At ease, future astronauts: NASA solving ‘space poop’ problem


US astronaut Shane Kimbrough wears his space suit as it’s tested at the Russian-leased Baikonur cosmodrome in Baikonur, prior to blasting off to the International Space Station (ISS) on October 19, 2016.
The International space crew of US astronaut Shane Kimbrough and Russian cosmonauts Sergey Ryzhikov and Andrey Borisenko will take a flight to the International Space Station (ISS) on October 19, 2016. / AFP / Vasily MAXIMOV (Photo credit should read VASILY MAXIMOV/AFP/Getty Images)

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(CNN) — When hurtling through the cosmos, the last thing an astronaut wants to worry about is what to do when nature calls.

If they’re in a regularly pressured spacecraft, the answer is easy — just go to the bathroom. And for those hours-long spacewalks, NASA equips astronauts with special adult diapers to mop up any leaks.

But what if they’re stuck in a spacesuit for days on end? Not so easy.

NASA has taken steps to address the problem and recently announced the winner of the Space Poop Challenge, a competition organized by its NASA Tournament Lab (NTL), hosted by the HeroX crowdsourcing initiative.

The winner of the prize was Thatcher Cardon, a family physician, Air Force officer and flight surgeon, whose system “MACES Perineal Access & Toileting System (M-PATS),” who utilized his knowledge of keyhole surgery to develop his design.

The competition was aimed at finding a safe, medically sound solution from taking waste away from astronauts’ bodies if confined for a long period of time.

“The challenge sought solutions for fecal, urine, and menstrual management systems for the crew’s launch and entry suits over up to 144 continuous hours, or six days,” according to a NASA press release.

Veteran astronaut Richard Mastracchio outlined the issue even more succinctly.

“As humans push beyond low Earth orbit, travel to the moon and Mars, we will have many problems to solve — most of them complex technical problems,” he says in an introduction video for the project.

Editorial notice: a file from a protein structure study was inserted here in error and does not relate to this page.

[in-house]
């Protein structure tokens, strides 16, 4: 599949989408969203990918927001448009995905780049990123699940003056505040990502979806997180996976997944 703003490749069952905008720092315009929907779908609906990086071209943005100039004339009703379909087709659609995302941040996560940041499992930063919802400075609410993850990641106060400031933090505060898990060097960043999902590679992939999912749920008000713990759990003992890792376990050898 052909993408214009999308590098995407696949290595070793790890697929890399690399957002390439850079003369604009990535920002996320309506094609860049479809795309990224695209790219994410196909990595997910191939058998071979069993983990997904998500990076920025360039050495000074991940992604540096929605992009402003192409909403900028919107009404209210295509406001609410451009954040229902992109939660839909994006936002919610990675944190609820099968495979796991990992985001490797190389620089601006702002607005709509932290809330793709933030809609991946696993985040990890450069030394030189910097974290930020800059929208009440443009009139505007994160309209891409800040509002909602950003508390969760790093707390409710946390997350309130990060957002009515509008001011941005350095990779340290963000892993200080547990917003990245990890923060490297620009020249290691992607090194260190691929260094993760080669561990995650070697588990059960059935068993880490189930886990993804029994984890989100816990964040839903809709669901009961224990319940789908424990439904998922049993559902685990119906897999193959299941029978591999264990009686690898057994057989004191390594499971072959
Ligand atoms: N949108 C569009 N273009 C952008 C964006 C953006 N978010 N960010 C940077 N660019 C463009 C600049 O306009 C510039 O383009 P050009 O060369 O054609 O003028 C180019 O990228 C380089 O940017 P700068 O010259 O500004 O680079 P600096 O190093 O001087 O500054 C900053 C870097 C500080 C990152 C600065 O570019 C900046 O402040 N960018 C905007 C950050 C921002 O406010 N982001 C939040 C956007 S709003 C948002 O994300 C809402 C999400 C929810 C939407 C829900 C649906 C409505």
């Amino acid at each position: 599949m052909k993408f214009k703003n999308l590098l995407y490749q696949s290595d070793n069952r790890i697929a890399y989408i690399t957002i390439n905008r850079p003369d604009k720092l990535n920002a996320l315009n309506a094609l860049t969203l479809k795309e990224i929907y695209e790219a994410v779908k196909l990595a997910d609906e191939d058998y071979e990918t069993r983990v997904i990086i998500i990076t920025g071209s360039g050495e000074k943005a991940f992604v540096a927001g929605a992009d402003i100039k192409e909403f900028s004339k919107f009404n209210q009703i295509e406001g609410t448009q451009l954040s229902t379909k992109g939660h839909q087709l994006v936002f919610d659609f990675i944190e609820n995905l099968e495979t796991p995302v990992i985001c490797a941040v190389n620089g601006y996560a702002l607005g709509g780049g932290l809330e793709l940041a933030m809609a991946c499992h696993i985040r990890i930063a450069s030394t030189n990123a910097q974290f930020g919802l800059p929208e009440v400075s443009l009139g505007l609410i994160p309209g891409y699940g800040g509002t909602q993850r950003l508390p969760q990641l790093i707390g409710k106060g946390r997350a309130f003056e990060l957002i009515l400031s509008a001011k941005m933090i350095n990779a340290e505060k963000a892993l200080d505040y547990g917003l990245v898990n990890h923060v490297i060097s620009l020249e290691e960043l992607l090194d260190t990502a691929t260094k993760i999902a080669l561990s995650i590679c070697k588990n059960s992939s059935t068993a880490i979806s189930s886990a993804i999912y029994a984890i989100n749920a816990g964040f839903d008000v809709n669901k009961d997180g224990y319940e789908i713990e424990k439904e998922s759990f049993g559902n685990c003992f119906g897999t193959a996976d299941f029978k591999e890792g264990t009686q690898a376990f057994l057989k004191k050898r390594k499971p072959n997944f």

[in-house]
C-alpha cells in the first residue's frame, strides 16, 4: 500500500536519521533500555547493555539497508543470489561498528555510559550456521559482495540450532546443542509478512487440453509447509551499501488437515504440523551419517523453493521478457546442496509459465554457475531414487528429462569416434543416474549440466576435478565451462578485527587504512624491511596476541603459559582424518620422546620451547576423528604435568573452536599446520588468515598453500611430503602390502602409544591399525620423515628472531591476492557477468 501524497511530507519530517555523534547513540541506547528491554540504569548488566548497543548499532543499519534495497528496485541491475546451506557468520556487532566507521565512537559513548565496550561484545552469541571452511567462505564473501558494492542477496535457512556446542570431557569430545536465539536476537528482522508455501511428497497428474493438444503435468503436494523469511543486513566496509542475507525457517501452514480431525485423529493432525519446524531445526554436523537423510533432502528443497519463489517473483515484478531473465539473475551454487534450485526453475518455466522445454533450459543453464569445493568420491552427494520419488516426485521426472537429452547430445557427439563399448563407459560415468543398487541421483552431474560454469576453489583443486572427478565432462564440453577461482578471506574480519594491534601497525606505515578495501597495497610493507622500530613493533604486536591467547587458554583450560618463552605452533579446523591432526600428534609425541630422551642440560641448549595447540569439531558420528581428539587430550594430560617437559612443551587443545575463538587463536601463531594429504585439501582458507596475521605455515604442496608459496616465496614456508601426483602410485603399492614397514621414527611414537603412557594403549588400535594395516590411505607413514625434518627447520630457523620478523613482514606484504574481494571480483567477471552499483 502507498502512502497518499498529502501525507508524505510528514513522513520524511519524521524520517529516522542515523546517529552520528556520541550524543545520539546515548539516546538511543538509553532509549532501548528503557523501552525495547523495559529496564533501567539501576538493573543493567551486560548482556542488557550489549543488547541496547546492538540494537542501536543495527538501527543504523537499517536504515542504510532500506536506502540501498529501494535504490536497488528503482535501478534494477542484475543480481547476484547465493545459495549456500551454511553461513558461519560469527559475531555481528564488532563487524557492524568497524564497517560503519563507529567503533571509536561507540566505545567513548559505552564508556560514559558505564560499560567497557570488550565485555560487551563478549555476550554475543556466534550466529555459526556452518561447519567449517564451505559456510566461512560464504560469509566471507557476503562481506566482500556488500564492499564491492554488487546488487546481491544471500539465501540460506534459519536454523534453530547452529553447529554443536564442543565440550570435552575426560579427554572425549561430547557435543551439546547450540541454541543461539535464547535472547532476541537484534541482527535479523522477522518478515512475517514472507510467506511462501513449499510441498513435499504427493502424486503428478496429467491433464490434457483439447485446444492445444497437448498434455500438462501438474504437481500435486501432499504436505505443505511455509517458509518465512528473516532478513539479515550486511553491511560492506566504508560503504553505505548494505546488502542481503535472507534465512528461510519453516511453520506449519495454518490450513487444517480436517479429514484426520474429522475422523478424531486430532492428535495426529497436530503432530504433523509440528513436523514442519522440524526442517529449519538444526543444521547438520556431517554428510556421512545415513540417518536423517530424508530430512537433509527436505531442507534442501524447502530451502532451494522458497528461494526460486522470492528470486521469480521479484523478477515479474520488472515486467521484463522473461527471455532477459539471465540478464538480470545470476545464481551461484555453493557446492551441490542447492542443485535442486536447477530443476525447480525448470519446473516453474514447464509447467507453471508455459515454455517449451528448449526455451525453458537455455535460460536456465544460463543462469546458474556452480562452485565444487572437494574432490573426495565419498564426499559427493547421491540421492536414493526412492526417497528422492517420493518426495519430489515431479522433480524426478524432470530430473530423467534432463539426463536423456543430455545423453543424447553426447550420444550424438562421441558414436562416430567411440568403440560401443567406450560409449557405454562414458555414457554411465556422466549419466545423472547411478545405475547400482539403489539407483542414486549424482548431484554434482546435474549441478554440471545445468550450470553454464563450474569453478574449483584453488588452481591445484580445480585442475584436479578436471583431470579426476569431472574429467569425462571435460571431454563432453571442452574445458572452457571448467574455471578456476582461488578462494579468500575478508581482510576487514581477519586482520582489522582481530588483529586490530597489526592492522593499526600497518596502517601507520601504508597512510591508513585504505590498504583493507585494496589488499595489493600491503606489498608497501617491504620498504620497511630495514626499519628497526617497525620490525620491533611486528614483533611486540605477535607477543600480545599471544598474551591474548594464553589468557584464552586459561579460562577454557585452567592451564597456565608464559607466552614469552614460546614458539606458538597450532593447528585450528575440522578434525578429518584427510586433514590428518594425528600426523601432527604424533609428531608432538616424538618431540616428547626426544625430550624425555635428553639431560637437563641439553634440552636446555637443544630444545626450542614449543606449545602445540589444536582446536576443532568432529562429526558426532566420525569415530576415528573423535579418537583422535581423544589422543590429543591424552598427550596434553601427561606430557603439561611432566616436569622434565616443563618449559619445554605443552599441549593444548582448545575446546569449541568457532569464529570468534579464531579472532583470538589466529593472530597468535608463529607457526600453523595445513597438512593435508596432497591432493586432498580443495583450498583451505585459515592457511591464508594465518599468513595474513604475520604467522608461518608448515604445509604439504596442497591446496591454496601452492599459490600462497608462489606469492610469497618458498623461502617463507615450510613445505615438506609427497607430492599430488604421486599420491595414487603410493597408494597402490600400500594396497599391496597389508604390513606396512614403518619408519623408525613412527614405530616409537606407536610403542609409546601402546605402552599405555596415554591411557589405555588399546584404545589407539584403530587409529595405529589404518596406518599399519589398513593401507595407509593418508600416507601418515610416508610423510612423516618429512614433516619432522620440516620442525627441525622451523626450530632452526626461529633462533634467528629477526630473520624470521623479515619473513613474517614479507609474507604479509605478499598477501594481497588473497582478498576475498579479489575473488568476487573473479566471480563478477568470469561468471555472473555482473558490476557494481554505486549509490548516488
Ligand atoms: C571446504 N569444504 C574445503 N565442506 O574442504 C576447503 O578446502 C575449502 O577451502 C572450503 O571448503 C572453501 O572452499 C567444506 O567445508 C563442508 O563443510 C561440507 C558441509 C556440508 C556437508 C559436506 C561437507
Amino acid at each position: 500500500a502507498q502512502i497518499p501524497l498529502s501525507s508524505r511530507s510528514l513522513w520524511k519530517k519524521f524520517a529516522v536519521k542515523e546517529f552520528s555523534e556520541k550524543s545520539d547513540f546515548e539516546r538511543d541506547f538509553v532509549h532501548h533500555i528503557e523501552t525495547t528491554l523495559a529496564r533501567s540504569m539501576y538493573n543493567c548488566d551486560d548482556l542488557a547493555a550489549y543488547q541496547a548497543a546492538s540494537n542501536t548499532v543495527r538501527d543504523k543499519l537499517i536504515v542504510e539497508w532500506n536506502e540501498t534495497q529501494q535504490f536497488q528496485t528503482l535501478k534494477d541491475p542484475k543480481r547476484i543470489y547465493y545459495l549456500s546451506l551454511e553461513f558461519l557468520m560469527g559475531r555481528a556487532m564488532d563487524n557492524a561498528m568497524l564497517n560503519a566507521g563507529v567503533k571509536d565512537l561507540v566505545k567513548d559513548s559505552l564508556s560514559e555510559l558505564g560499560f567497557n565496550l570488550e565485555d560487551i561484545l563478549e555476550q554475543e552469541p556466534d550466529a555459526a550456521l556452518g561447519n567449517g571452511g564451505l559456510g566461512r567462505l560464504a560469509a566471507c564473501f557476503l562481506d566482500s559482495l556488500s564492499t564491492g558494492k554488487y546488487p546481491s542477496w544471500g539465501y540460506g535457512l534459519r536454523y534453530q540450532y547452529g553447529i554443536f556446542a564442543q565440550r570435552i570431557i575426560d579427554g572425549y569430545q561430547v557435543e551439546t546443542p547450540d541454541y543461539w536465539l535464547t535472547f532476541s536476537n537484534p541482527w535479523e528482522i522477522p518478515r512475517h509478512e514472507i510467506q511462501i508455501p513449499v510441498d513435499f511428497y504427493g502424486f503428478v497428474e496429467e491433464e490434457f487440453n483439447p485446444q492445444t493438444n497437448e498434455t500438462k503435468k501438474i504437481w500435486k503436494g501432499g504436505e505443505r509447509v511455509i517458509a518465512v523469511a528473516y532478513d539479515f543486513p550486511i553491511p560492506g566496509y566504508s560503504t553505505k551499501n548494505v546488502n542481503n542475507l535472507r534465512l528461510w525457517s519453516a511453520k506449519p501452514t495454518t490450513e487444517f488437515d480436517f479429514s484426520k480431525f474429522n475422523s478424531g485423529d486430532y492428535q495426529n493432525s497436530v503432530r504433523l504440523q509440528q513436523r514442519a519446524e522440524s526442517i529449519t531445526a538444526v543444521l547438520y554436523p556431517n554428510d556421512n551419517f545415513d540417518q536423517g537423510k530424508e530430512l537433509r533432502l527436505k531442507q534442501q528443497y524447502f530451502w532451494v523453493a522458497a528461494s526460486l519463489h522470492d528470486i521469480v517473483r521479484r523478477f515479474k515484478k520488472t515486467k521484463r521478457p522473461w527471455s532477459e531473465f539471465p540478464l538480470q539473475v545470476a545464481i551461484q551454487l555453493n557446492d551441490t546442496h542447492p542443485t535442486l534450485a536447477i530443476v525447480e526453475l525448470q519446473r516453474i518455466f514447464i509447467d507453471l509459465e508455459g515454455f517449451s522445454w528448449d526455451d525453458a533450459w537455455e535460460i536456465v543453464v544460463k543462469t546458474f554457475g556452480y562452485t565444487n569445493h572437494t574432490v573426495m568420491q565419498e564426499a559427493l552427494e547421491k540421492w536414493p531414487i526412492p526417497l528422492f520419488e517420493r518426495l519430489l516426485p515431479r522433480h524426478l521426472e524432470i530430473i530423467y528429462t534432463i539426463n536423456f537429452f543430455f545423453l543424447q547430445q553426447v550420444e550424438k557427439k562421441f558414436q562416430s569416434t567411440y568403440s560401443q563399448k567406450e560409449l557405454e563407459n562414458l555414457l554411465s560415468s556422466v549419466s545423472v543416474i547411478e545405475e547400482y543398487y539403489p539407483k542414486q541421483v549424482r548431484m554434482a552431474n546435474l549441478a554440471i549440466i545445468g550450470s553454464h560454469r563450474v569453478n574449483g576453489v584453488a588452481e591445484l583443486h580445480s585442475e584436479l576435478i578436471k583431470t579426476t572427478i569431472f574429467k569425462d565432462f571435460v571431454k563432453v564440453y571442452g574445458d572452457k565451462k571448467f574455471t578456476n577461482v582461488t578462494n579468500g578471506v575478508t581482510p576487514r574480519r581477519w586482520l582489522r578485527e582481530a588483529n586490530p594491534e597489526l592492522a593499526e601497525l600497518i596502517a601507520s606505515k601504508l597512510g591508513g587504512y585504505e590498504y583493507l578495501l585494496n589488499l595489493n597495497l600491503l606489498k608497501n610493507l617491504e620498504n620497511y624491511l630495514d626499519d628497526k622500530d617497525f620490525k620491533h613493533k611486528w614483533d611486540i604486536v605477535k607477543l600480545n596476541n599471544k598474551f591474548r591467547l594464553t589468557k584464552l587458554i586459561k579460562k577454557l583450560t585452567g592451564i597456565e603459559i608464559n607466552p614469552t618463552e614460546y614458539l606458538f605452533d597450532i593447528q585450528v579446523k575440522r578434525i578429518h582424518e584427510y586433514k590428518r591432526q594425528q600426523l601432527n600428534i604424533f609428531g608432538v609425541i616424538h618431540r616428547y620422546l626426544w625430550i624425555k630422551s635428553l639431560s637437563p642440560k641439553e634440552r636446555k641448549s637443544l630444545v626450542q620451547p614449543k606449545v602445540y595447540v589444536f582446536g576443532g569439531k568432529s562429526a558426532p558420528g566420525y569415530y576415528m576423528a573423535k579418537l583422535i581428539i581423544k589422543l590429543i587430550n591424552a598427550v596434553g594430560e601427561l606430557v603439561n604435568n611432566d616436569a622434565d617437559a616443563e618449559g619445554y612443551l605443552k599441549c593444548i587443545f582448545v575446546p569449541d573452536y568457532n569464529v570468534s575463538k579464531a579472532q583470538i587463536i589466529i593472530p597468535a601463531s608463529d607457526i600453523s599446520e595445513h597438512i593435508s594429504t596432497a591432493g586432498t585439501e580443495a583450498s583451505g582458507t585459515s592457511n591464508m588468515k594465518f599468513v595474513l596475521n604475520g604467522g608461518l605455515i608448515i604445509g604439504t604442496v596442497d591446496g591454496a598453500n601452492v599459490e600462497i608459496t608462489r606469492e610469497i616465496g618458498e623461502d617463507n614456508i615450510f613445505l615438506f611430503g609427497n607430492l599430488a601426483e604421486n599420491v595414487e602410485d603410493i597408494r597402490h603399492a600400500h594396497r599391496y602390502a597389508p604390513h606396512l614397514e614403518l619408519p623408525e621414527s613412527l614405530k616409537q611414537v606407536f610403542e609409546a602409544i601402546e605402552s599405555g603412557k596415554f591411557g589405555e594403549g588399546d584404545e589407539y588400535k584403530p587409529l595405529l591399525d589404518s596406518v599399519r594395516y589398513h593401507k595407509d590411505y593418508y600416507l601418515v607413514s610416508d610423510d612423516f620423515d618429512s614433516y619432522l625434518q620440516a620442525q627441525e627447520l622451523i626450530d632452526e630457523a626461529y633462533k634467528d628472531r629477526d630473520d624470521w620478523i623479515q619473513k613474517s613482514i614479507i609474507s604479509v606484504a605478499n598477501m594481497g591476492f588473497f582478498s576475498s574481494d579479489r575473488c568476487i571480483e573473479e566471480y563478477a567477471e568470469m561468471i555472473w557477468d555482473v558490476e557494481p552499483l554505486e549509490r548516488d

“But some are as simple as, ‘How do we go to the bathroom in space?'”

Longer-term solution needed

Currently, if there’s an emergency, crews can return to Earth fairly quickly, mainly because they don’t currently go that far from the planet’s surface.

But NASA is gearing up for spaceflight beyond the moon, and should an emergency take place far from the safety of Earth, future astronauts may need to wear suits for days, meaning they need to be self-sufficient in terms of air, water, nutrients and waste management — should space poop have contact with the astronaut for too long it could result in infection or sepsis.

More than 5,000 proposed solutions from a total of 19,000 registered competitors from over 150 teams from “every country and continent on Earth (including Antarctica) participated, according to a press release.

“I never thought that keeping the waste in the suit would be any good,” the winner Cardon, told NPR. “So I thought, ‘How can we get in and out of the suit easily?’

“I mean, they can even replace heart valves now through catheters in an artery. So it should be able to handle a little bit of poop!”

His design features a tiny airlock in the suit’s crotch, through which items such as catheters and inflatable bedpans could be passed through.

“The Space Poop Challenge was a great opportunity to combine his love of solving problems and creating things with his background in aerospace medicine,” his HeroX profile page says.

Relief for winners

Three winners will receive a combined total of $30,000, with Cardon taking home half of the total prize money.

Team Space Poop Unification of Doctors (SPUDs), with its “Air-powered Spacesuit Waste Disposal System,” and Hugo Shelley’s “SWIMSuit – Zero Gravity Underwear for 6 Day Use” were the runners-up.

“It was invigorating to see the number of people interested and engaged in the challenge,” NASA spacesuit engineer Kirstyn Johnson said. “From here, we’ll be able to use aspects of the winning designs to develop future waste management systems for use in the suit.”

The design could have more terrestrial applications, too.

“I imagine the medical field can make great use of a garment or a device that safely moves waste away from a bed-ridden patient,” Mastracchio said.

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